Hopkinson, from Colt Technology Services, added, “E-waste management can be considered as part of a wider ESG strategy, but mustn’t be lost within it. Setting ambitious metrics but being transparent about progress is absolutely critical. [Those metrics should be] align[ed] with widely-recognised industry standards [that] provide consistency and the ability to benchmark, track and report progress.”

Technology upgrades

In recent years, the e-waste generated by technology upgrades has come under the microscope, with many organisations mindful of the environmental impact of adopting new technologies. Earlier this year, BT Group announced it would be extending its partnership with TXO to resell, recycle and reuse legacy equipment in a circular networks sustainability drive.

BT Group’s Exchange Clearance Operation (ECO) programme involves closing down ageing, inefficient networks. This allows the business to downsize the number of buildings it has and move its customers onto new, energy efficient, high-speed mobile and fibre networks. However, the company wants to ensure the programme reduces e-waste and the overall carbon footprint.

Under the new partnership, customers of TXO can access the vast portfolio of networking equipment platforms that it will be able to offer to the global refurbishment market on behalf of BT Group. Additionally, TXO’s approach to decommissioning BT Group’s legacy networks provides learning and insight for other network operators as they begin to tackle this sizeable task.

Peter Bell, managing director for fixed networks, BT, explained, “As we accelerate the closure of our legacy networks and downsize our estate, having a trusted partner that knows our company inside out and supports our commitment to sustainability is invaluable. The partnership is good for the environment and good for the sustainability of our business.

“It supports our commitment to address the rising e-waste challenge and support the circular economy while simultaneously extracting maximum value from the equipment removed, consolidating the footprint of our estate and reducing our energy consumption from redundant and less efficient infrastructure.”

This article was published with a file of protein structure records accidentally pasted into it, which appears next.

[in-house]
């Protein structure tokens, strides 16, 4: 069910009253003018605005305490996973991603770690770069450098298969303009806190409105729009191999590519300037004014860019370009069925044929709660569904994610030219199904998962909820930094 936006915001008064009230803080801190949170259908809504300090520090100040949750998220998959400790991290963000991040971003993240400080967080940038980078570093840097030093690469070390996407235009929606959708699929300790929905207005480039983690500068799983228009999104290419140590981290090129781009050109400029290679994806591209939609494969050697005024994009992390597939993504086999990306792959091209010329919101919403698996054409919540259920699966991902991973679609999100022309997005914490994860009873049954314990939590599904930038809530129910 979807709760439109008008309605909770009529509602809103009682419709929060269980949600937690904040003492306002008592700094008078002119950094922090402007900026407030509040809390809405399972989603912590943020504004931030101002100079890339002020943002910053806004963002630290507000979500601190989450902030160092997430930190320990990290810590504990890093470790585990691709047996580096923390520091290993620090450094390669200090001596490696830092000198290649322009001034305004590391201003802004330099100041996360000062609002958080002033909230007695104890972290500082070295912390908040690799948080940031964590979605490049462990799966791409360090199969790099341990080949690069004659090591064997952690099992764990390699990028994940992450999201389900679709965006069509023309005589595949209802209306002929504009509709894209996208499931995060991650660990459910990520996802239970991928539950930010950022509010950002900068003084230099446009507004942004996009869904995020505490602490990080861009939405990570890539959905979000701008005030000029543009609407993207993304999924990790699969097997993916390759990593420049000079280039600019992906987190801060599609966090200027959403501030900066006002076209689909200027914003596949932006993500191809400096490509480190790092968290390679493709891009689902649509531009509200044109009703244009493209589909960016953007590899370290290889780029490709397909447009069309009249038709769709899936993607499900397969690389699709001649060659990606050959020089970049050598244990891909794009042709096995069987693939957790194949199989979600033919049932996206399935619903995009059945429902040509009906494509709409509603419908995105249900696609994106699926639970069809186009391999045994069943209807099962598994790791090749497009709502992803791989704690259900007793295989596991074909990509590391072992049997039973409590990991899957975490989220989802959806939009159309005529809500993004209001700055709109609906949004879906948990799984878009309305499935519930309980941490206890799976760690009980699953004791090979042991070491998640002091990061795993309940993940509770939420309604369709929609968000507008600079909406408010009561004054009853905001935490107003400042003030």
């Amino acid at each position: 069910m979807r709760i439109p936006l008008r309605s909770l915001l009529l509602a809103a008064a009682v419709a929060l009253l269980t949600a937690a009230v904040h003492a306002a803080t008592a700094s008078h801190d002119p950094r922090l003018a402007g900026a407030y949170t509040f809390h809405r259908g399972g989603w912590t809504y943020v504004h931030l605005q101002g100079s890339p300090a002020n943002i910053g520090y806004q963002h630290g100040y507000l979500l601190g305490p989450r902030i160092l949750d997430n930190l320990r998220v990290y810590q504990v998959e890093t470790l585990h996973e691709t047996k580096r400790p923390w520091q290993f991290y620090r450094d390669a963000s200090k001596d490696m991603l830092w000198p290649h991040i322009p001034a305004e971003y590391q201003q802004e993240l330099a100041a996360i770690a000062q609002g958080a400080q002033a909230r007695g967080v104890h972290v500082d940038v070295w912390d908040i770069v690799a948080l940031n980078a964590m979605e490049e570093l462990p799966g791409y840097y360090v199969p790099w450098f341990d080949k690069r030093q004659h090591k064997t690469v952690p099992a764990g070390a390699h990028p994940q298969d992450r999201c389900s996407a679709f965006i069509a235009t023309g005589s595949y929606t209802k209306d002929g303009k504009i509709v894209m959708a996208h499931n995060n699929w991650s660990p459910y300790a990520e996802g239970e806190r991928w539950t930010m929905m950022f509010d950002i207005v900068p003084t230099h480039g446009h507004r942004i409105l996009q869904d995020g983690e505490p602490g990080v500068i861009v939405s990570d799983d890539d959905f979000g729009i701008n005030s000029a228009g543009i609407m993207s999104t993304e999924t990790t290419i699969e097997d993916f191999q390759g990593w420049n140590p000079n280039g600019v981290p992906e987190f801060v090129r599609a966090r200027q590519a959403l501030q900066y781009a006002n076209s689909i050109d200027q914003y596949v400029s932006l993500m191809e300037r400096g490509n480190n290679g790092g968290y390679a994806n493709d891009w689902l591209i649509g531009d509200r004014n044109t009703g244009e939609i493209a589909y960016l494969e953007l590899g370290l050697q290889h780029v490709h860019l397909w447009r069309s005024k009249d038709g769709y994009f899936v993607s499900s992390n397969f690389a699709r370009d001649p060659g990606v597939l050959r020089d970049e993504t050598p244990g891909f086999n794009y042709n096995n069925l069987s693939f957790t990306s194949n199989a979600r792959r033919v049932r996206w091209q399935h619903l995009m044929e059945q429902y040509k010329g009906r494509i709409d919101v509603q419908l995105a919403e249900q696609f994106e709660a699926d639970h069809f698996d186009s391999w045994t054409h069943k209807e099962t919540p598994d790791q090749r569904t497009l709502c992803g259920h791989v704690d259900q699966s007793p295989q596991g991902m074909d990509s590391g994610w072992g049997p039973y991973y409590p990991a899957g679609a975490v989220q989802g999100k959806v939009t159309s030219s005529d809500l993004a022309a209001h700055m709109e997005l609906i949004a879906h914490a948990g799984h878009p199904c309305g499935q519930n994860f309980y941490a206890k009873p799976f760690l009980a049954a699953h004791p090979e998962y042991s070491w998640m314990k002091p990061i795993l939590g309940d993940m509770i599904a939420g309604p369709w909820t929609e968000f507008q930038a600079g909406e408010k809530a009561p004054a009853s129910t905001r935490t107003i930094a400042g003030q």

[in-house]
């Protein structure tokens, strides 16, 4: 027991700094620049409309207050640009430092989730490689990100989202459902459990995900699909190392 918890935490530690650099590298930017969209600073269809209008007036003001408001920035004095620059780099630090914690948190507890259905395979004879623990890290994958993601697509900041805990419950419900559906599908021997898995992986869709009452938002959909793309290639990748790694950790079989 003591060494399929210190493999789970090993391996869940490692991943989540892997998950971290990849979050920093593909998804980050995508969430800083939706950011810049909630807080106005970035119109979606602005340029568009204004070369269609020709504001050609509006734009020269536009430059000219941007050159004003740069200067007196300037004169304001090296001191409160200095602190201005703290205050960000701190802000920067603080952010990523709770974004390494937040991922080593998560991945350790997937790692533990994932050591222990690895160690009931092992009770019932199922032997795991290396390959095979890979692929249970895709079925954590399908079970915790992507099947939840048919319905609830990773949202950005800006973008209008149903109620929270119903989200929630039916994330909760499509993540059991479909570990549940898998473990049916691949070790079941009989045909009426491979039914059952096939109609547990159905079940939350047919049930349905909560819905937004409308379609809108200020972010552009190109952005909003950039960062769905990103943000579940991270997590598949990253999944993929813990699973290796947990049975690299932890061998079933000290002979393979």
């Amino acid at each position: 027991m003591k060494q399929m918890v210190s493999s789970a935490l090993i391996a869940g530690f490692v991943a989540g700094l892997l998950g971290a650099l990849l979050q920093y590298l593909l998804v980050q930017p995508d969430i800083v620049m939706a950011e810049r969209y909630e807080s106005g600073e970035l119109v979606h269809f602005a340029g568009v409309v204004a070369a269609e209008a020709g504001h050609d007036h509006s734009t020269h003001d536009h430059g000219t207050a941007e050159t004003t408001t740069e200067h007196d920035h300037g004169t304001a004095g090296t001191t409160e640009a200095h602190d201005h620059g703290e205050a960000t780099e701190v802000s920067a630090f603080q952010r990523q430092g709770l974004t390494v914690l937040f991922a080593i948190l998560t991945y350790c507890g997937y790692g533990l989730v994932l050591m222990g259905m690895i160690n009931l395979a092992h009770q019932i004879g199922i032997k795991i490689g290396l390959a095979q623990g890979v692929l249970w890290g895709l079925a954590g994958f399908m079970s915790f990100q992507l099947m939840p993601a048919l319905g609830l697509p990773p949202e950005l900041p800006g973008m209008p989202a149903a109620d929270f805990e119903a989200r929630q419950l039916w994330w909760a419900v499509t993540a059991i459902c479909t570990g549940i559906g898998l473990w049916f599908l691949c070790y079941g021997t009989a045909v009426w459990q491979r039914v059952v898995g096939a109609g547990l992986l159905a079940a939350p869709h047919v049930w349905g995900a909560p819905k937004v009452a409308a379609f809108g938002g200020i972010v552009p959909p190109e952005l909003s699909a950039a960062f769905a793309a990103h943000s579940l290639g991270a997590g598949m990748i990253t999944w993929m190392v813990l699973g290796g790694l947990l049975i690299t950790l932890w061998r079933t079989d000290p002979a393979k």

Darren Pearce, Group CEO, TXO, added, “Decommissioning equipment on this scale, while ensuring reliable service continues, is a huge, multi-year process. This agreement will allow us to make further investments in the resources and skills required to meet the growing demand for BT Group’s decommissioning programmes across the UK and beyond.”

The whole chain

For many channel companies, the support of their vendors will be instrumental in building an effective e-waste strategy. Johnson, from Agilitas, said that consumers and businesses across the channel sector are waking up to the importance of environmental, social and corporate governance (ESG). Johnson explained that supply chain transparency, sustainable finance and renewable energy sources and materials are all key to helping industries meet their net zero, carbon offsetting and sustainability goals.

Johnson discussed how vendors are supporting their partners, with some now incorporating e-waste initiatives in processes to help streamline operations and boost efficiency for channel partners.

She explained, “This not only enables significant environmental saving, but also an economical one for channel partners and their end user clients. By delivering white label maintenance, professional services’ solutions and inventory assurance services, channel vendors can enable partner organisations to benefit from cost-effective, multi-vendor hardware maintenance services.

“This mitigates the need to dispose of mass hardware, allowing partners to extend product life cycles and reduce their carbon footprints.”

Collaborating with partners across the channel will also be vital. Harris, from 8x8, commented, “Knowledge sharing is key to creating initiatives with partners. Opportunities to share best practices, regulatory updates and operational processes are hugely beneficial and working together to apply circular economy principles that benefit the whole supply chain. Reduce, reuse, recycle and recover.”

What is important is that all stakeholders take their responsibilities seriously and remain committed to those duties.

Hopkinson, from Colt Technology Services, said, “The real difference comes from long-term behavioural change; not just creating more emissions and paying to offset them, for example, but being unafraid to be the business that stands up and says: “We’re doing things differently. Who’s in?””

This feature appeared in our November 2023 print issue. You can read the magazine in full here.